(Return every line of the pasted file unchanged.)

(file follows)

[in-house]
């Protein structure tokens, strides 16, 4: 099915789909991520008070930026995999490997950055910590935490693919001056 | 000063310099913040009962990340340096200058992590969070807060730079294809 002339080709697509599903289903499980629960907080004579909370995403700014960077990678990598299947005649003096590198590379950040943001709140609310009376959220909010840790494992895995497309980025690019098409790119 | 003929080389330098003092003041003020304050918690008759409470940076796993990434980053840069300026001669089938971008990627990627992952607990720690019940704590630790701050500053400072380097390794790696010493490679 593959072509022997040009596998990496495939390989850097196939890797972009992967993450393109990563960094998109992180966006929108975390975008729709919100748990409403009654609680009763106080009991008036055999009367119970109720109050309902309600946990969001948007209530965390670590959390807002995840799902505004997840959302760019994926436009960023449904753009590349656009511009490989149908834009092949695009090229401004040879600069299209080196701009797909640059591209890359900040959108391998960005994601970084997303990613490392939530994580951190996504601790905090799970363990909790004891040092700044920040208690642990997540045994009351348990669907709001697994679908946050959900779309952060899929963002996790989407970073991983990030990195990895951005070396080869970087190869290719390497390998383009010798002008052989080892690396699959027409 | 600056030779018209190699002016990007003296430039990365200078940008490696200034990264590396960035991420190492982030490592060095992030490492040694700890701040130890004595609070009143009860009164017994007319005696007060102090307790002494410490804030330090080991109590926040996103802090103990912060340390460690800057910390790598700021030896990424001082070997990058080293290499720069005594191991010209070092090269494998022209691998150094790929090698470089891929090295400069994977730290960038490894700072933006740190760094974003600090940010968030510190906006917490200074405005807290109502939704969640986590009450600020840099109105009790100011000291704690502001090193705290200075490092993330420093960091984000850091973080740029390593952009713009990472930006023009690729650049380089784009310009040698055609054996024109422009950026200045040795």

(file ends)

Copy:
[in-house]
């Protein structure tokens, strides 16, 4: 099915789909991520008070930026995999490997950055910590935490693919001056 | 000063310099913040009962990340340096200058992590969070807060730079294809 002339080709697509599903289903499980629960907080004579909370995403700014960077990678990598299947005649003096590198590379950040943001709140609310009376959220909010840790494992895995497309980025690019098409790119 | 003929080389330098003092003041003020304050918690008759409470940076796993990434980053840069300026001669089938971008990627990627992952607990720690019940704590630790701050500053400072380097390794790696010493490679 593959072509022997040009596998990496495939390989850097196939890797972009992967993450393109990563960094998109992180966006929108975390975008729709919100748990409403009654609680009763106080009991008036055999009367119970109720109050309902309600946990969001948007209530965390670590959390807002995840799902505004997840959302760019994926436009960023449904753009590349656009511009490989149908834009092949695009090229401004040879600069299209080196701009797909640059591209890359900040959108391998960005994601970084997303990613490392939530994580951190996504601790905090799970363990909790004891040092700044920040208690642990997540045994009351348990669907709001697994679908946050959900779309952060899929963002996790989407970073991983990030990195990895951005070396080869970087190869290719390497390998383009010798002008052989080892690396699959027409 | 600056030779018209190699002016990007003296430039990365200078940008490696200034990264590396960035991420190492982030490592060095992030490492040694700890701040130890004595609070009143009860009164017994007319005696007060102090307790002494410490804030330090080991109590926040996103802090103990912060340390460690800057910390790598700021030896990424001082070997990058080293290499720069005594191991010209070092090269494998022209691998150094790929090698470089891929090295400069994977730290960038490894700072933006740190760094974003600090940010968030510190906006917490200074405005807290109502939704969640986590009450600020840099109105009790100011000291704690502001090193705290200075490092993330420093960091984000850091973080740029390593952009713009990472930006023009690729650049380089784009310009040698055609054996024109422009950026200045040795």